Record number of voters signed up for 2017 general election – but some may have voted TWICE
A record 46.8million people were registered to vote in the 2017 general election, figures have revealed – the highest total in history.
More than two thirds (69%) of 2.9million applications after Theresa May called the snap poll were by people under 35, the Electoral Commission said.
But the watchdog has called for urgent changes to the electoral register after finding between 30% and 70% of those applications were duplicates by people already signed up.
And it warned it was “troubling some voters appear to have admitted voting more than once” – a crime that carries a £5,000 fine.
In its first report on the election, the watchdog said it received 1,013 e-mails from the public and 38 letters from MPs about concerns people voted twice.
Although there was “so far a lack of evidence of widespread abuse”, the Commission said “a number of people” boasted about voting twice on social media.
The watchdog has been “providing advice” to police forces about how to investigate such cases, including comparing marked copies of the electoral register used in polling stations.
Even though it is an offence to vote twice, people like students are legally allowed to be registered in more than one place.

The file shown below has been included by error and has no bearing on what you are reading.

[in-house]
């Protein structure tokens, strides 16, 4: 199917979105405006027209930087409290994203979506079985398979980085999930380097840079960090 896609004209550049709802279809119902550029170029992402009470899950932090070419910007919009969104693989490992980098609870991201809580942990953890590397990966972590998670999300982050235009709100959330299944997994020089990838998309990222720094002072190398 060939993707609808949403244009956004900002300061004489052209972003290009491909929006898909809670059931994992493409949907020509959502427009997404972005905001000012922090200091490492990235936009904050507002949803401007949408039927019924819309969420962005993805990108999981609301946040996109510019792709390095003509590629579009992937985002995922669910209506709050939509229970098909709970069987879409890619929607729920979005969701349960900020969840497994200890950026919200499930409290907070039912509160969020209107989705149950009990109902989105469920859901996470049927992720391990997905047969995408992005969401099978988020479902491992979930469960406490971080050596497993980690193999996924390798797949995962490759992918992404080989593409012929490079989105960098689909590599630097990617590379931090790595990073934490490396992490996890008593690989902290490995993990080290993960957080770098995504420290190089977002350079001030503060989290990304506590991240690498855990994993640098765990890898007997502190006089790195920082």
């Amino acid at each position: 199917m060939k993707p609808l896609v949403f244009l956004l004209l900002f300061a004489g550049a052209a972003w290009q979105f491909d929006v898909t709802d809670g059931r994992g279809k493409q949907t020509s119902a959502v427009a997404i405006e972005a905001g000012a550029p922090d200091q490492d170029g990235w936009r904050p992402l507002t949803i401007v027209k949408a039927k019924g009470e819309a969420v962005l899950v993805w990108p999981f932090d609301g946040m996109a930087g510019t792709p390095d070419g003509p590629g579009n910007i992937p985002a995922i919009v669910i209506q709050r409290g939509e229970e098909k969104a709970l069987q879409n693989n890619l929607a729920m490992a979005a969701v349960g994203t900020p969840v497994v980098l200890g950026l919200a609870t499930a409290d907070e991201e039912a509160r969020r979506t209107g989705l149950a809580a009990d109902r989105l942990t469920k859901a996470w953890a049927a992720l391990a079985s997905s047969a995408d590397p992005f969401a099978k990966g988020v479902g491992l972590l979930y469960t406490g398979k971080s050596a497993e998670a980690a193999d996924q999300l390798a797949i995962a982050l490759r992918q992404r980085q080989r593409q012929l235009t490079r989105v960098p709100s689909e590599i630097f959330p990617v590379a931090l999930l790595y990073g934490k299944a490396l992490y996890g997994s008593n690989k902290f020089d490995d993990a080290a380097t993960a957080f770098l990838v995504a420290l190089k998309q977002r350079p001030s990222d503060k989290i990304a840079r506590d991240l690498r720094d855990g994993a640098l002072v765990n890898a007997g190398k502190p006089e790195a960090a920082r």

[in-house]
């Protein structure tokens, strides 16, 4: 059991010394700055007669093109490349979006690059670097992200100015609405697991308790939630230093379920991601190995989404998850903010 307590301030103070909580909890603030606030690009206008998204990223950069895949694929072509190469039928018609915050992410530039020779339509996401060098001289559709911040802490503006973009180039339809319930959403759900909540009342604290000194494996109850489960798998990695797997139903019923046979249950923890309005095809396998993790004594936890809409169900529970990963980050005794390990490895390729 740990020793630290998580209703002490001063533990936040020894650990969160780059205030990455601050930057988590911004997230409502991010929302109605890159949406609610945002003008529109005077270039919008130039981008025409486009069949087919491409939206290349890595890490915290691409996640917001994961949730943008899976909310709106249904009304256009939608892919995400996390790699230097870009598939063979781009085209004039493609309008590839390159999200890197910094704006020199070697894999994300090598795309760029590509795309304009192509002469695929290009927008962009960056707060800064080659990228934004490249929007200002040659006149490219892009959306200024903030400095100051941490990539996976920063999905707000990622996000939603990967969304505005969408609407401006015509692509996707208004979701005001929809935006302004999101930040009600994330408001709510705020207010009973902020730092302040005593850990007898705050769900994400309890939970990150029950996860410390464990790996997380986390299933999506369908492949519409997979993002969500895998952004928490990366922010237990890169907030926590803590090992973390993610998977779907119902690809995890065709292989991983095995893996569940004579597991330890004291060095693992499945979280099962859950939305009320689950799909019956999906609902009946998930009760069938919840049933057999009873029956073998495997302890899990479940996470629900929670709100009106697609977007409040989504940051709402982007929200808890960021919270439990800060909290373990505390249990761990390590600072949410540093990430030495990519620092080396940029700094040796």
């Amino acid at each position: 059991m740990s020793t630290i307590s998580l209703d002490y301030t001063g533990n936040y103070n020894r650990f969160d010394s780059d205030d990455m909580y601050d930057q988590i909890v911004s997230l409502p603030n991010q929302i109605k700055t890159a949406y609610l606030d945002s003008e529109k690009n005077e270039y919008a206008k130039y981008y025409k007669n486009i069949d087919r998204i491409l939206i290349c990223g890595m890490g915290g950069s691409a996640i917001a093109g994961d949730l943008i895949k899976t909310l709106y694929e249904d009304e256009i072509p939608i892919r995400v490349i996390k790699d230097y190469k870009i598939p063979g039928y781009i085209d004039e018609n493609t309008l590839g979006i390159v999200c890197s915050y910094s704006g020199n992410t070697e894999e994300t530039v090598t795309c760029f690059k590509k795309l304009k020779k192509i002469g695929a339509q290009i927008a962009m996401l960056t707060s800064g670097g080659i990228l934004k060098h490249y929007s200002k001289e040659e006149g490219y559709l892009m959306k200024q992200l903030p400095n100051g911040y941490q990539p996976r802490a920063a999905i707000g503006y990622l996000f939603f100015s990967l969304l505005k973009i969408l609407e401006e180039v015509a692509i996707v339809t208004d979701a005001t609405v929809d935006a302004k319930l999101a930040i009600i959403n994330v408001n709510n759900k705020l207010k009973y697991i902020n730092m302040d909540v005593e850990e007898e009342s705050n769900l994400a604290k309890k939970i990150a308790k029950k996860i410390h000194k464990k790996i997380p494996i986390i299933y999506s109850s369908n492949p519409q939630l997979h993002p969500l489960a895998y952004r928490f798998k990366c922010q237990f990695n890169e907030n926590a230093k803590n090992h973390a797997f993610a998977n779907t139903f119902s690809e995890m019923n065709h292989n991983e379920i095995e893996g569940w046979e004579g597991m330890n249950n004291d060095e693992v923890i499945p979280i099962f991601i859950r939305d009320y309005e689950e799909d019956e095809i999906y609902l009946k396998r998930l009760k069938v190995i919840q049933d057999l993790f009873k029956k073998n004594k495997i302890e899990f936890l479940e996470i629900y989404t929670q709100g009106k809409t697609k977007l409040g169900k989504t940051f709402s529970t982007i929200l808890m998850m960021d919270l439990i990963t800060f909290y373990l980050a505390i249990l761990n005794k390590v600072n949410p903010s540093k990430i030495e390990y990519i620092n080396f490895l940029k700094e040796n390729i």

The Commission said a key problem is that the UK has one ‘register to vote’ website, but 381 local election registers which aren’t joined up.
That means it is difficult for people to check if they are already registered and difficult for councils to sift through applications.
The Commission recommended setting up a website that will allow people to check in future whether they are signed up.
It would also be “helpful” to create a system for comparing 381 registers to check for duplicates, the Commission said.
Despite the problems, around 500,000 more people were registered for the June 8 poll than at the 2015 general election, the Commission said.
This took the electorate to 46.8 million, the largest so far, and turnout was the highest since Tony Blair ‘s landslide at 68.8%.
Young voters are said to have fuelled Labour support after leader Jeremy Corbyn said some “worked on” their own families to persuade them to back him.
Electoral Commission chairman Sir John Holmes said the record sign-ups showed “the UK’s strong tradition of democratic engagement”.
But he added: “If we are to keep pace with modern habits and practice in a digital world, the electoral registration system must continue to evolve, and consider innovative solutions such as direct or automatic enrolment processes.
“These have the potential to deliver significant improvements to the accuracy and completeness of electoral registers as well as efficiencies for local authorities and the public purse.”
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